Tuesday, December 16, 2008

Men, Children and Suicide Assessment

We in the US have vigorously moved toward screening a wide range of patients for suicidal risk, but researchers say we have far to go, especially where men and children are concerned.
Asking men during routine medical consults about suicidal thoughts can be uncomfortable for both physician and patient, leading to an abbreviated conversation along the lines of, "Are you depressed? No? So you don't think about suicide." This apprehensive sort of assessment may miss the real issue, though.
Researchers at the University of Western Sydney are encouraging us to remember that suicide is not necessarily connected with depression, especially in men.
In a fascinating study earlier this month, Professor John Macdonald, Co-director of the UWS Men's Health Information and Resource Centre, and his investigative team studied cases of attempted and completed suicides in Australian men ages 25 to 44. They concluded that there are social “pathways” to suicide for men. These include job pressures, (over- or under- or unemployed), separation from children or partners through divorce or other family ruptures, certain adverse childhood events and abuse of alcohol or drugs.
For more information, contact Mr. Macdonald directly via email.
Meanwhile, children's mental health concerns appear to be overlooked by many primary care providers. Perhaps these physicians, too, are reticent to imply that someone's child is struggling by merely asking the question. The University of Michigan C.S. Mott Children’s Hospital National Poll on Children’s Health issued distressing results on Monday that found 56% of primary care providers are not asking parents about mental health issues their children may be facing.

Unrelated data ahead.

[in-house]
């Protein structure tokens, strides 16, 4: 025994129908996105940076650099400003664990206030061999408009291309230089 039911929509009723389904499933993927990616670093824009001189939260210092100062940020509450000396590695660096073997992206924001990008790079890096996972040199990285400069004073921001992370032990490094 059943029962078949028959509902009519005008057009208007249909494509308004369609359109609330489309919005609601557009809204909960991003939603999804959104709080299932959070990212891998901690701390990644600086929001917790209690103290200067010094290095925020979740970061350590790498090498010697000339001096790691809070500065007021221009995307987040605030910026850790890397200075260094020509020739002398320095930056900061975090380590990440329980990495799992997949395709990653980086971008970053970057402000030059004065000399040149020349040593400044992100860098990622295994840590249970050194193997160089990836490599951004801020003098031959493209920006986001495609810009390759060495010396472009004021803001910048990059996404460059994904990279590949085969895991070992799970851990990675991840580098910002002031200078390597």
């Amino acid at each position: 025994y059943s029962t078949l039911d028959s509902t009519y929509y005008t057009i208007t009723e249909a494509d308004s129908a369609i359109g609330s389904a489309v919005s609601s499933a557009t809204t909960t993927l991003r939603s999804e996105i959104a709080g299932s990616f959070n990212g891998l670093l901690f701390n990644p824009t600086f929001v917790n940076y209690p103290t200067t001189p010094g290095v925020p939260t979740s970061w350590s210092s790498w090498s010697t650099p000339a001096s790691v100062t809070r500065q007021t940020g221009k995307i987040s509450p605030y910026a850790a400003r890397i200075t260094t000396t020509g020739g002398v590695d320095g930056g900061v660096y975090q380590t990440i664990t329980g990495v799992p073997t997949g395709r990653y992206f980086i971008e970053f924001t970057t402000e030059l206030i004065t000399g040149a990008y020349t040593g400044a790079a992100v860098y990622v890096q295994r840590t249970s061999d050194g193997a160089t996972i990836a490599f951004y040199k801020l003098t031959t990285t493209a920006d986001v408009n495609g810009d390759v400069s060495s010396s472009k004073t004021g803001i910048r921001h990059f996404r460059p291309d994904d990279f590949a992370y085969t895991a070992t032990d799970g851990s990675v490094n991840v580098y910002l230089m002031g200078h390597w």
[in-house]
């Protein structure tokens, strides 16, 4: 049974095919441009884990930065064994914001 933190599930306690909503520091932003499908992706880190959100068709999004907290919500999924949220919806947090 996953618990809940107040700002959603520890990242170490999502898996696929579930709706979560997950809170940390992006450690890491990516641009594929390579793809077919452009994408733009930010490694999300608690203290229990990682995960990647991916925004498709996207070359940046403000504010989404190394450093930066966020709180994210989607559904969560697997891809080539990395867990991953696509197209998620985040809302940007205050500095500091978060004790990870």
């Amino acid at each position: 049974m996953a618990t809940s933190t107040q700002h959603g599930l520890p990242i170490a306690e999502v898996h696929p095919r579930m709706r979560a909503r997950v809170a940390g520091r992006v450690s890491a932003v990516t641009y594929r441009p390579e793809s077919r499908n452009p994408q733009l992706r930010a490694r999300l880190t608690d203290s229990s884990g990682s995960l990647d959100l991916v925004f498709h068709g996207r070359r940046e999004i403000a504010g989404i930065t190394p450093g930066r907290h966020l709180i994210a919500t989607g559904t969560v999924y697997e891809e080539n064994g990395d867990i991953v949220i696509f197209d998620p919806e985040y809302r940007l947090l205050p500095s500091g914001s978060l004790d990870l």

“We found that more than one-half of parents report that their primary care physician never asks about whether they have mental health concerns for their child,” says Matthew M. Davis, M.D., M.A.P.P., director of the National Poll on Children’s Health. “We’re concerned that some PCPs may not ask about mental health problems because of not being able to address the issues themselves or because of the lack of specialty mental health services available to which they could refer kids if problems come up.”
In fact, according to 25% of the parents surveyed, found it difficult to get their children the services they need, although 62% did get them eventually.

Photo: Daniel Diaz

Sphere: Related Content

No comments:

Custom Search